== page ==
Flora of the Canadian Arctic Archipelago
English: Horned dandelion,
French: Pissenlit tuberculé, Pissenlit du grand nord.
Asteraceae (Compositae), Daisy family.
Published in Ark. Bot. 4, 8: 17. 1905.
Type: Nunavut: Baffin Island. Arctic Bay. Dutilly 1385.
Vegetative morphology. Plants (3–)5–15(–30) cm high (DAO specimen); perennial herbs; with milky juice. Taproot present. Caudex present. Aerial stems a small transition zone between taproot and basal leaves. Leaves basal in a rosette; patent; alternate; dying annually and non-persistent. Petioles absent (young leaves), or present (mature leaves); 0–70 mm long; winged, or not winged; glabrous. Leaf blades simple. Leaf blade bases attenuate. Blades 20–120 mm long, (3–)5–12 mm wide, oblanceolate (runcinate; but usually not as strongly as T. holmanenum, and never with additional dentations on the lobes), flat, appearing single-veined or veins pinnate (lateral veins small). Blade adaxial surface glabrous. Blade abaxial surface glabrous. Blades lobed or not lobed. Blade margins runcinate, glabrous, with teeth toward the apex; degree of incision 0–50%; apices acute.
Reproductive morphology. Plants bisexual, or agamospermic (specimens annotated as lacking pollen). Flowering stems without leaves. Inflorescences solitary heads. Flowering heads 15–30 mm deep; 30–40 mm wide (when fully expanded; this species is often pressed with the capitulum open); with only ligulate florets. Pedicels absent. Involucral bracts present. Number of rows 2–3. Outer involucral bracts mostly green (to bluish black and sometimes purplish red); spreading to erect; ovate; 6–8 mm high; 3.5–4.5 mm wide (conspicuously wide at the base); glabrous. Inner involucral bracts lanceolate; 11–14 mm high; 1.5–3.5 mm wide (variable in width); margins wide, scarious for at least one quarter of the bract; apex sometimes callused, but without a prominent horn (tips somewhat callose, or rarely with small coniculate appendages). Flowers per inflorescence 30–50; bilaterally symmetrical (zygomorphic). Sepals represented by a pappus. Pappus with a single row of hairs; whitish. Ligulate florets pappus 6–7 mm long. Petals conventional; fused; 5; white, or yellow (cream), or pink (as a tinge towards the ends of the petals); with contrasting markings (stripes of pinkish colour in outer ligules; often drying on herbarium specimens with a pink and grey stripe). Corolla flat, strap-like. Ray florets limb 0.8–1.4(–2) mm wide. Ligulate florets limb 25–50 mm long; 9–18 mm wide. Stamens present, or absent (character needs additional study); 5. Anthers yellow; 3–3.5 mm long. Ovary inferior; carpels 2; syncarpous. Styles 1. Stigmas per ovary 2. Placentation basal. Ovules per ovary 1. Fruit sessile; with calyx persisting; dry; cypselas; obovate; yellowish, or straw-coloured (sometimes greyish, Porsild (1957) olivaceous); 3–4 mm long; 0.7–1 mm wide; glabrous; surface venation ribbed; indehiscent. Cypselas beak slender, often much longer than the body; surface spinulose; surface in upper half (strongly). Seeds 1.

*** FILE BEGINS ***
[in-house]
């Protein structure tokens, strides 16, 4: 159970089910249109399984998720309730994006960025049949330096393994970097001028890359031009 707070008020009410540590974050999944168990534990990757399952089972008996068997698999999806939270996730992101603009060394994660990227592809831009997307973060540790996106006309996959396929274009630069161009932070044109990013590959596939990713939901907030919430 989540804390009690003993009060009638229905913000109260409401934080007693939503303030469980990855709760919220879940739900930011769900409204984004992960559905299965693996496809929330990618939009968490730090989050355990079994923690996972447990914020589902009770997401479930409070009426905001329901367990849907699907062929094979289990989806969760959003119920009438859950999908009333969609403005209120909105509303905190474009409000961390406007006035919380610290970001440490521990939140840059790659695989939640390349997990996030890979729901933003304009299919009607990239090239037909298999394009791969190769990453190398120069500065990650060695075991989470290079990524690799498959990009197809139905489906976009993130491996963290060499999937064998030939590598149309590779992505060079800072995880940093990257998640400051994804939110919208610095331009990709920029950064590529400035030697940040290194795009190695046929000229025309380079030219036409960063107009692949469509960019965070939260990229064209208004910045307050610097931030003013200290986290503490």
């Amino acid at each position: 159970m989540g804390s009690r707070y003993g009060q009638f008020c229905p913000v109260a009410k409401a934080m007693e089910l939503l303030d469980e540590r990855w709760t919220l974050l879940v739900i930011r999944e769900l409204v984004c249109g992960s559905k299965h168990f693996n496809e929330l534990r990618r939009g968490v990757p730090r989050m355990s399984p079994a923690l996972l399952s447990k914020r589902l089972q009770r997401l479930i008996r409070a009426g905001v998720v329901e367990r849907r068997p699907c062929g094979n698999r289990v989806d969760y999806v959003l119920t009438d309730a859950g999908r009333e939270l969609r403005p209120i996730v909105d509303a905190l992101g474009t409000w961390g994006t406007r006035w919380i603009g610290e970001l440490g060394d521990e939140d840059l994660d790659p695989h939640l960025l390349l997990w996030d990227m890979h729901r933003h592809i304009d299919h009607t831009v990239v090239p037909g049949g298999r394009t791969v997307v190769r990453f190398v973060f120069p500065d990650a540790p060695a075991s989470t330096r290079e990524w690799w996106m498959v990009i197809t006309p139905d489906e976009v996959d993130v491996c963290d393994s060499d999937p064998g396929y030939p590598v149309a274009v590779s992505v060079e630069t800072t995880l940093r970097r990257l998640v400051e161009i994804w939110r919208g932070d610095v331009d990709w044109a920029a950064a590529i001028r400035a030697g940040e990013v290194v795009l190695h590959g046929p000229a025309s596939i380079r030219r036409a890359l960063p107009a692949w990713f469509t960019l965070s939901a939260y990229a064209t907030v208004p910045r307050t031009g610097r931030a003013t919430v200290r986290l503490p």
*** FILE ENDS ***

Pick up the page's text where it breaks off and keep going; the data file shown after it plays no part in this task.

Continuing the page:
Chromosome information. 2n = 24, 32, and 40.
The following chromosome counts are reported under this name, many of them probably erroneously:
2n (3x) = 24. Krogulevich (1976a, northern Siberia); Petrovsky and Zhukova (1981, Wrangel Island); Zhukova (1982, northeastern Asia);
2n (4x) = 32. Petrovsky and Zhukova (1981, Wrangel Island), Tzvelev and Zhukova (1986, north and northeastern Asia), Zhukova and Petrovsky (1987b, northeastern Asia);
2n (5x) = 40. Zhukova and Petrovsky (1980, western Chukotka), Petrovsky and Zhukova (1981, Wrangel Island).
Ploidy levels recorded 3x, 4x, and 5x.